Dementia early warning sign noticeable during ‘familiar tasks’ that should not be ignored


An early warning sign of dementia could be spotted when carrying out “familiar tasks”.

Experts at The Alzheimer’s Association have warned that memory loss impacting your daily life should not be ignored as it may be a sign of dementia.

Signs can vary between people with some barely noticeable and others experiencing obvious symptoms early on as a decline in memory begins to disrupt ‘simple’ activities.

The number of people diagnosed with dementia is growing, reports The Express.

This is perhaps because we are living longer, but the diagnosis can be concerning nevertheless.

More than one million people in the UK will be living with dementia by 2025, according to Dementia UK.

Alzheimer's disease brain scan.
More and more people in the UK are being diagnosed with dementia every year.

Early diagnosis can really help as it means the progression of the disease can be slowed down in some cases.

It is important to book an appointment with your GP if you notice any changes and are worried.

The Alzheimer’s Association said: “Alzheimer’s is a brain disease that causes a slow decline in memory, thinking and reasoning skills, and if you notice signs don’t ignore them and instead schedule an appointment with your doctor.”

The organization added: “With early detection, you can explore treatments that may provide some relief of symptoms and help you maintain a level of independence longer, as well as increase your chances of participating in clinical drug trials.”

It notes that one key early sign in some people living with dementia may show in their ability to develop and follow a plan or work with numbers.

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“They may have trouble following a familiar recipe or keeping track of monthly bills.

“They may have difficulty concentrating and take much longer to do things than they did before,” the association states.

Other early signs include difficulty completing familiar tasks, confusion with time or place and trouble understanding visual images and spatial relationships.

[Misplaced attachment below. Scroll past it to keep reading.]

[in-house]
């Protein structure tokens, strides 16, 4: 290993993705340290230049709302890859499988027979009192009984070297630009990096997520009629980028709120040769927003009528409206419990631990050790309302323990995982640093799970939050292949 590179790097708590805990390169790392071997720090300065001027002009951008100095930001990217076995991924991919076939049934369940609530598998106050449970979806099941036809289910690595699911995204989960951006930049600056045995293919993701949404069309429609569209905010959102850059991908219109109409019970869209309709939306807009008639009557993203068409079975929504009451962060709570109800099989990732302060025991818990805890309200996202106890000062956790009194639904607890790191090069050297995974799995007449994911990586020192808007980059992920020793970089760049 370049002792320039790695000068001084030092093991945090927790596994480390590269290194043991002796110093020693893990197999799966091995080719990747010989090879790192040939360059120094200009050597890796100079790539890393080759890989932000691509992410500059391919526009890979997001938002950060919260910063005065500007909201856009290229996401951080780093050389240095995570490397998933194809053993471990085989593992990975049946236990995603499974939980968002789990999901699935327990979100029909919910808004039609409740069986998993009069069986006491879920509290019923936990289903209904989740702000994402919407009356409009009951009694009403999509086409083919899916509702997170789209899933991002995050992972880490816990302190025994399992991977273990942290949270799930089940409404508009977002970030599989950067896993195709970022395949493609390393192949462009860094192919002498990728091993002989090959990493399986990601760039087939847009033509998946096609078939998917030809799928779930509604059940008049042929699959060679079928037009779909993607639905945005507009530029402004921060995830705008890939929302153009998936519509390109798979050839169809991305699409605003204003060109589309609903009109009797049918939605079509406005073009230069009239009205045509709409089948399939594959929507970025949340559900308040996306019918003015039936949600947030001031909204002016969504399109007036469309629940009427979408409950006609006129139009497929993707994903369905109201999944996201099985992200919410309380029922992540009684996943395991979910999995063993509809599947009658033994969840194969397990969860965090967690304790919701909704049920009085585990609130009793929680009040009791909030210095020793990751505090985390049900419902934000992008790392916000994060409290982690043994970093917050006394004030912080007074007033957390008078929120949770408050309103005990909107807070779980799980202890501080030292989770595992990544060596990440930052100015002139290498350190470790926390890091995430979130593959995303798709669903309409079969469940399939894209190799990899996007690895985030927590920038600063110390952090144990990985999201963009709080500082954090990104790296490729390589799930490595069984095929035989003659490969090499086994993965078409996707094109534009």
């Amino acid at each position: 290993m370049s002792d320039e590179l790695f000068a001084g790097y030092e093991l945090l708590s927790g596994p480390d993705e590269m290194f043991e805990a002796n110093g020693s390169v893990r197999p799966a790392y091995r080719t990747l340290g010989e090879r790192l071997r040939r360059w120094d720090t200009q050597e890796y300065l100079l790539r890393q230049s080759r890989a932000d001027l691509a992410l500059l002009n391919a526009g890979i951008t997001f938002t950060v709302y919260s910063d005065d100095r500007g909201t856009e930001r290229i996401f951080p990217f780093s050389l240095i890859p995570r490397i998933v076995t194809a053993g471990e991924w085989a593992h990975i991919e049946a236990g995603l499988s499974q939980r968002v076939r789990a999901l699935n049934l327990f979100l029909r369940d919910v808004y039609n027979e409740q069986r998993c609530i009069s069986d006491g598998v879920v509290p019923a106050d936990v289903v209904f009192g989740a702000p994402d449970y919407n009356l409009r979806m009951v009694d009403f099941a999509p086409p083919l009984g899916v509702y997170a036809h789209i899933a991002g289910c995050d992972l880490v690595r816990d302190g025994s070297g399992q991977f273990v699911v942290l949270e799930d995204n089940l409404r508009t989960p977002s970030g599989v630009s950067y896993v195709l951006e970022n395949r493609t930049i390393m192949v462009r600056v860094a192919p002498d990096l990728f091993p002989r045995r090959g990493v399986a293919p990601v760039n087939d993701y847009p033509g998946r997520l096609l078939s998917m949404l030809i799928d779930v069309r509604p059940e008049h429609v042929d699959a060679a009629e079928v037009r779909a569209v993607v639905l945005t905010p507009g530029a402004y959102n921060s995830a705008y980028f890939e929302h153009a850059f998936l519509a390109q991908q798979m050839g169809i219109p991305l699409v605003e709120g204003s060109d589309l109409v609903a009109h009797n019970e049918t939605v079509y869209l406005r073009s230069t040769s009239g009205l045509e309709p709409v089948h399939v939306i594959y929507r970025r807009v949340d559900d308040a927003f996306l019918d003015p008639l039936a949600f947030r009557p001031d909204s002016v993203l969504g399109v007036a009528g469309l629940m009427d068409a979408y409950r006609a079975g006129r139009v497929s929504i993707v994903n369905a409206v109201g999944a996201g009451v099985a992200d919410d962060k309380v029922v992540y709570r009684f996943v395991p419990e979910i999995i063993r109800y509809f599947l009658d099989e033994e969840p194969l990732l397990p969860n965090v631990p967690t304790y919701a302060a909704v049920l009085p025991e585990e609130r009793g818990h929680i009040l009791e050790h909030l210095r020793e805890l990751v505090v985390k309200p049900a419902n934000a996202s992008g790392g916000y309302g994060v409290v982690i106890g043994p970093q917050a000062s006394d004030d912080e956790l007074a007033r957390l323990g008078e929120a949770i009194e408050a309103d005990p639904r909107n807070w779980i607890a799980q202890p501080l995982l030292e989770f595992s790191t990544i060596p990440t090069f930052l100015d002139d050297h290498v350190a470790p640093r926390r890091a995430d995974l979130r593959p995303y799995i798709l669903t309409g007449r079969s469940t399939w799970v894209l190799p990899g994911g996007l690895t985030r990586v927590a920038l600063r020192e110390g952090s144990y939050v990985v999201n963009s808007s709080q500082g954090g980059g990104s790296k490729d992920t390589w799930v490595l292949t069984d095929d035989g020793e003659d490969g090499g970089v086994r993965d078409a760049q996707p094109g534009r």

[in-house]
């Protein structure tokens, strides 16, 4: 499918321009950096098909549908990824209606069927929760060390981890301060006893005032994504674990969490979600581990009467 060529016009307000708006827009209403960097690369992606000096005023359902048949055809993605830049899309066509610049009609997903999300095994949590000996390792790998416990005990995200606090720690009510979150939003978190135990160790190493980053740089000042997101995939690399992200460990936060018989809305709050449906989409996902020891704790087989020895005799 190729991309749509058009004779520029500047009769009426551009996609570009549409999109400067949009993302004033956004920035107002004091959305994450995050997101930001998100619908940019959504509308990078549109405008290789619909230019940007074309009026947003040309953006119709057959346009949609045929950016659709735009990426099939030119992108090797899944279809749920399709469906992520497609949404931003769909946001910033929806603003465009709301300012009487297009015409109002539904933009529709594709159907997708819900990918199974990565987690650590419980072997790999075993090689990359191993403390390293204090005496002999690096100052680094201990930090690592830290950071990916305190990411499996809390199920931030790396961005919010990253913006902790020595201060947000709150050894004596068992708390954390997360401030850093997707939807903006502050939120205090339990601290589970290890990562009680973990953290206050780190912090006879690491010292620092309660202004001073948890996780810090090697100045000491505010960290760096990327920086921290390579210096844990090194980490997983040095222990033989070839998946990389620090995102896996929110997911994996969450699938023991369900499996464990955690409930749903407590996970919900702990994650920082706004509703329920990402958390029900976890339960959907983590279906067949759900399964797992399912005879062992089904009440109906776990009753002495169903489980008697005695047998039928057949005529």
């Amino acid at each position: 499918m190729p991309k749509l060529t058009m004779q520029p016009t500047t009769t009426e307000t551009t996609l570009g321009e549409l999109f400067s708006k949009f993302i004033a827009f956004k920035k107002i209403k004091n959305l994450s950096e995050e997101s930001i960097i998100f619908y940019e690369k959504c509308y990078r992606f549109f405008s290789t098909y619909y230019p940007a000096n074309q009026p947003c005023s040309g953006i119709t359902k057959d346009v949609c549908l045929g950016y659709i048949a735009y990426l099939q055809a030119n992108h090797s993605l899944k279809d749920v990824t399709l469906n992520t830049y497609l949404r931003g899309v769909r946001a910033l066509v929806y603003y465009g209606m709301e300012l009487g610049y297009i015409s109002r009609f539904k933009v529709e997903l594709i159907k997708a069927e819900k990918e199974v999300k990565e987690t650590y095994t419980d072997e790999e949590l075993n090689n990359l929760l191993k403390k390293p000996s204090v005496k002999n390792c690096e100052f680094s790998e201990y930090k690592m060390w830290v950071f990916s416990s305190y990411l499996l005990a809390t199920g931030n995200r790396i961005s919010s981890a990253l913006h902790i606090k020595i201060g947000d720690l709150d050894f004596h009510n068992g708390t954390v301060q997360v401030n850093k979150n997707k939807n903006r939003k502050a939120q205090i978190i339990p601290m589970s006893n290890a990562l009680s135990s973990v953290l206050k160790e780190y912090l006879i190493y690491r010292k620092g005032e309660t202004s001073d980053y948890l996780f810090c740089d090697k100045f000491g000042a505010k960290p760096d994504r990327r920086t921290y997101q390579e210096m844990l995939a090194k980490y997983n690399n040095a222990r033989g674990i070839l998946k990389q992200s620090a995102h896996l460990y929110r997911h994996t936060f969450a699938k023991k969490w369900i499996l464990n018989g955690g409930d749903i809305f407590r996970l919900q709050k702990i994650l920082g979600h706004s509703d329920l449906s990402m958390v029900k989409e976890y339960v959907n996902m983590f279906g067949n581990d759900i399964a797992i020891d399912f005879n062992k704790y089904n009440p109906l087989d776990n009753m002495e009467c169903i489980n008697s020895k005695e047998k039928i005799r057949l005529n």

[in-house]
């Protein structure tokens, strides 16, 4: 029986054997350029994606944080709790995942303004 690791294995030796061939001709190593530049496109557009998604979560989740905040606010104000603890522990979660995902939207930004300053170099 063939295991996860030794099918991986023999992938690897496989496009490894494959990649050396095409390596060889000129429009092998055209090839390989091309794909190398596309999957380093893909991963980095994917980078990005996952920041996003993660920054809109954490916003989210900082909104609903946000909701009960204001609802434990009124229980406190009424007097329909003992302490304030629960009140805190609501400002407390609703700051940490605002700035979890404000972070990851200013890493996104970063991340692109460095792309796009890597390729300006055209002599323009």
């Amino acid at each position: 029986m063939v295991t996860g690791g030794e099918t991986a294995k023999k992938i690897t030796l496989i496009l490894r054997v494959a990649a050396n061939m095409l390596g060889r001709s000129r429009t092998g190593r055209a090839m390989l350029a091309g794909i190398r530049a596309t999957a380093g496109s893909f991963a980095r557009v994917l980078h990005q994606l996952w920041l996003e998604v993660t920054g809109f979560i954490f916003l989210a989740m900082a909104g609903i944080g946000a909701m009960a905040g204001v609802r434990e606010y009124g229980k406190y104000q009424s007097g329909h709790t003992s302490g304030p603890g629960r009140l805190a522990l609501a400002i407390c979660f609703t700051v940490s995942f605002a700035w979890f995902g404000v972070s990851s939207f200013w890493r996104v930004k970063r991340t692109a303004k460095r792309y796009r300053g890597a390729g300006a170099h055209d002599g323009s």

The organization also said: “People living with Alzheimer’s may have trouble following or joining a conversation. They may stop in the middle of a conversation and have no idea how to continue or they may repeat themselves.”

It adds: “A person living with Alzheimer’s disease may experience changes in the ability to hold or follow a conversation.

“As a result, he or she may withdraw from hobbies, social activities or other engagements. They may have trouble keeping up with a favorite team or activity.

“People living with Alzheimer’s and other dementia may have problems sleeping or experience increased confusion, anxiety or agitation.”

Dementia Australia says that the early signs of dementia “are very subtle” and may not be immediately obvious.

The Alzheimer’s Society notes that mid-life – from your 40s into your early 60s – is a good time to start taking steps to reduce your risk of developing dementia, though it is helpful to take steps at any age.

“The brain changes that cause dementia can start years or even decades before symptoms develop. If you live a healthy lifestyle now, you are reducing the chances that these brain changes will happen.” it adds.

Some dementia risk factors are impossible to change, such as age and genetics, however research suggests other risk factors may also be important, and may be possible to change.

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The NHS suggests that risk factors such as hearing loss, untreated depression, loneliness or social isolation, or sitting for most of the day, may be important.

The general rule of thumb is what is good for the heart is good for the brain.

As the NHS explains, a healthy lifestyle can also help prevent cardiovascular diseases, such as stroke and heart attacks, which are themselves risk factors for Alzheimer’s disease and vascular dementia.

The NHS Health Check can help find early signs and tell you if you’re at higher risk of certain health problems that can also increase your risk of dementia.

It is a free check-up of your overall health for people aged 40 to 74 who do not have heart disease, diabetes or kidney disease, and have not had a stroke, and is offered every five years.

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George Holan

George Holan is chief editor at Plainsmen Post and has articles published in many notable publications in the last decade.

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